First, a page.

stereoscope


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stereoscope

ster·e·o·scope

 (stĕr′ē-ə-skōp′, stîr′-)
n.
An optical instrument with two eyepieces used to impart a three-dimensional effect to two photographs of the same scene taken at slightly different angles.

stereoscope

(ˈstɛrɪəˌskəʊp; ˈstɪər-)
n
(Photography) an optical instrument for viewing two-dimensional pictures and giving them an illusion of depth and relief. It has a binocular eyepiece through which two slightly different pictures of the same object are viewed, one with each eye

ster•e•o•scope

(ˈstɛr i əˌskoʊp, ˈstɪər-)

n.
an optical instrument through which two pictures of the same object, taken from slightly different points of view, are viewed, one by each eye, producing the effect of a single picture of the object, with the appearance of depth or relief.
[1830–40]

ster·e·o·scope

(stĕr′ē-ə-skōp′)
An optical instrument through which two slightly different views of the same scene are presented, one to each eye, giving an illusion of three dimensions.

Stereoscope

A lightweight handheld optical instrument for viewing side-by-side photographs taken with a special camera so that the combined image appeared to be three-dimensional. The two photographs were printed on a card about the size of a postcard.
ThesaurusAntonymsRelated WordsSynonymsLegend:
Noun1.Stereoscope - an optical device for viewing stereoscopic photographsstereoscope - an optical device for viewing stereoscopic photographs
optical device - a device for producing or controlling light
Translations

stereoscope

[ˈsterɪəskəʊp] Nestereoscopio m

stereoscope

nStereoskop nt

stereoscope

[ˈstɛrɪəˌskəʊp] nstereoscopio
References in periodicals archive ?
The parasitoids obtained were identified using a stereoscope (Leica G26, Barrington, New Jersey, USA) and compound microscope (Carl Zeiss, Jena, Germany), and the keys published by Townes & Townes (1966), Cave (1993), Wharton et al.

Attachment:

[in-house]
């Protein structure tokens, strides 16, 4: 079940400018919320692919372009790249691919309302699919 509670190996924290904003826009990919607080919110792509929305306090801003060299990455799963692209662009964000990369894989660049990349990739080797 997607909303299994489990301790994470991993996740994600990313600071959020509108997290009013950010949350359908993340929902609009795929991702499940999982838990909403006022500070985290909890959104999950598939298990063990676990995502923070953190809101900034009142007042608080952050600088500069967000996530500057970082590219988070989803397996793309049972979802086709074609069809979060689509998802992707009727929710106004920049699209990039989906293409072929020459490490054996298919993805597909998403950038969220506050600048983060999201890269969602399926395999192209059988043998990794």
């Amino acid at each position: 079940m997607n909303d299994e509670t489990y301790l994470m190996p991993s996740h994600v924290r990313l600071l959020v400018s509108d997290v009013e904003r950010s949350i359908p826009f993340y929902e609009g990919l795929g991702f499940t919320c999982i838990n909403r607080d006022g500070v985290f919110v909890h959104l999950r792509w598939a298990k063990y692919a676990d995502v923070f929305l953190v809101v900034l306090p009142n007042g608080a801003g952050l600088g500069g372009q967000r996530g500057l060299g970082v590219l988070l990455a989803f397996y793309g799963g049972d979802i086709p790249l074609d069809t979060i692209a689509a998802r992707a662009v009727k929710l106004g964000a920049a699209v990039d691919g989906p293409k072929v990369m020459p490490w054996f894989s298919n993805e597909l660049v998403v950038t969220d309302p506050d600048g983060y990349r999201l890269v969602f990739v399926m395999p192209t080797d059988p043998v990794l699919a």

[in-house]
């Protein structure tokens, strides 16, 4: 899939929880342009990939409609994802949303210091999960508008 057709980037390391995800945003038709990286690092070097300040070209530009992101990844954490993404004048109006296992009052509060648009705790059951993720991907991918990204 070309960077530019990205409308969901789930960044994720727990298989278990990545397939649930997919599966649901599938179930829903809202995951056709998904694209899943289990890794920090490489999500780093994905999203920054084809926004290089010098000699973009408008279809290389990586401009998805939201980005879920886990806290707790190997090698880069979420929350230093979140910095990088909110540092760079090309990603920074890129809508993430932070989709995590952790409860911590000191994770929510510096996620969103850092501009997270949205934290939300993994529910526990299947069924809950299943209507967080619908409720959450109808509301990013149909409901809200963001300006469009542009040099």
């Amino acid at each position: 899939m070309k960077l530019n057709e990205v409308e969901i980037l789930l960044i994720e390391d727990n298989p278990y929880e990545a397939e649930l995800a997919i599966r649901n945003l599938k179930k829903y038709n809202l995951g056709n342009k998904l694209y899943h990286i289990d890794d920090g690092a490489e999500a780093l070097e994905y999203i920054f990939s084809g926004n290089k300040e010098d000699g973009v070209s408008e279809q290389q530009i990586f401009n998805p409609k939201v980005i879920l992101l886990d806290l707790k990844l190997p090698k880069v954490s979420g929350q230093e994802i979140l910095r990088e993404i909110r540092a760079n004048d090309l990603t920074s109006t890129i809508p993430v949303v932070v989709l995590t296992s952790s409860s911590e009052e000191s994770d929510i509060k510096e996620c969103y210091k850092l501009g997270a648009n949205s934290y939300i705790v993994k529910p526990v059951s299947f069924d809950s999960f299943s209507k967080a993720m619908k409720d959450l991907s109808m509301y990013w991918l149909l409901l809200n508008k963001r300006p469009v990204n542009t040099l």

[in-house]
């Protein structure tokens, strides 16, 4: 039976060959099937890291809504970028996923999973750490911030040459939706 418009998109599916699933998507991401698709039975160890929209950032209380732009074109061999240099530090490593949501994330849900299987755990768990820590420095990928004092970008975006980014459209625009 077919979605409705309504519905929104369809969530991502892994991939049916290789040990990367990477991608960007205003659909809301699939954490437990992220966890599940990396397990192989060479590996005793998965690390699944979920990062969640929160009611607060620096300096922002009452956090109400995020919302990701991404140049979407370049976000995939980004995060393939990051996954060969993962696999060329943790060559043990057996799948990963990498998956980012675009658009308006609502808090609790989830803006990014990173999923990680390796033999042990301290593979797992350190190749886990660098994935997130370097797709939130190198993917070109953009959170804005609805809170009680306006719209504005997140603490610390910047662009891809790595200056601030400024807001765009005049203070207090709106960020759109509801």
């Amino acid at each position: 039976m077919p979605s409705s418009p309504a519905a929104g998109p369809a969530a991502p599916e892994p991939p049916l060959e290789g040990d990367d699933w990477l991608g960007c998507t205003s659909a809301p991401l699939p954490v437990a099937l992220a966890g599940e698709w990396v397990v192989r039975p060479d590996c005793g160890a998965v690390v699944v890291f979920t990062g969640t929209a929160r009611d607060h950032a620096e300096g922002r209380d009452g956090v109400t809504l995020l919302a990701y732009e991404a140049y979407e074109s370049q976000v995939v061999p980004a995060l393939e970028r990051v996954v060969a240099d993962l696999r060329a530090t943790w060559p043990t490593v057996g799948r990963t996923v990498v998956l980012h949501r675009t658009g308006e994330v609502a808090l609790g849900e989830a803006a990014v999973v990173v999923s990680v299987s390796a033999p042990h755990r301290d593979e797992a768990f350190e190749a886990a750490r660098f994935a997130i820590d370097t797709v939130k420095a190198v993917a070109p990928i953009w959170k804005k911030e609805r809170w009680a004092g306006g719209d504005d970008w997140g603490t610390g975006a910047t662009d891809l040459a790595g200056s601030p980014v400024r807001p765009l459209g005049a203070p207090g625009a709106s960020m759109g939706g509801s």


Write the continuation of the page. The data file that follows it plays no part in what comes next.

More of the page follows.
All measurements were obtained at 40 X magnification under a Leica MZ8 stereoscope fitted with a SPOT Insight Firewire 2.
It takes the right eye view and the left eye view and create[s] two exposures, and when these two images are placed in the stereoscope they come together and make a 3-D image.
These cards were basically two images of the same scene which would appear in 3D when viewed through a stereoscope.
Though we think of 3D as 21st century technology, 100 years ago there was a craze for three dimensional photographs which could be viewed through a device called a stereoscope.
Specimens were sexed using a dissecting microscope (Fisher Scientific Stereoscope Model 1256214).
Digital Magic is also a specialist in movie digital intermediates, HD mastering, TV commercial productions and stereoscope 3D vision for theme parks.
Visitors to the museum get to learn what a stereoscope or megalethoscope is.
Scientific research on afterimages also resulted in the invention of a host of optical devices, the stereoscope being the most significant, with broad popular appeal as forms of entertainment in Victorian culture (pp.
As creator in 1860 of the hand-held stereoscope, Holmes had provided the public with access to the mass of three-dimensional images that photographers were producing; however, by the time he wrote his piece for the Atlantic, the landscapes and exotic personages so often depicted in these images had been displaced by the Civil War dead.
They link current uses of 3-D technologies to various historical precursors, including medieval religious relics and art, the stereoscope, late nineteenth-century motion studies, Pepper's Ghost, high-frame rate filming, genre, and the phenomenon of franchise filmmaking.
AN early stereoscope card is my selection for this week's Memory Lane.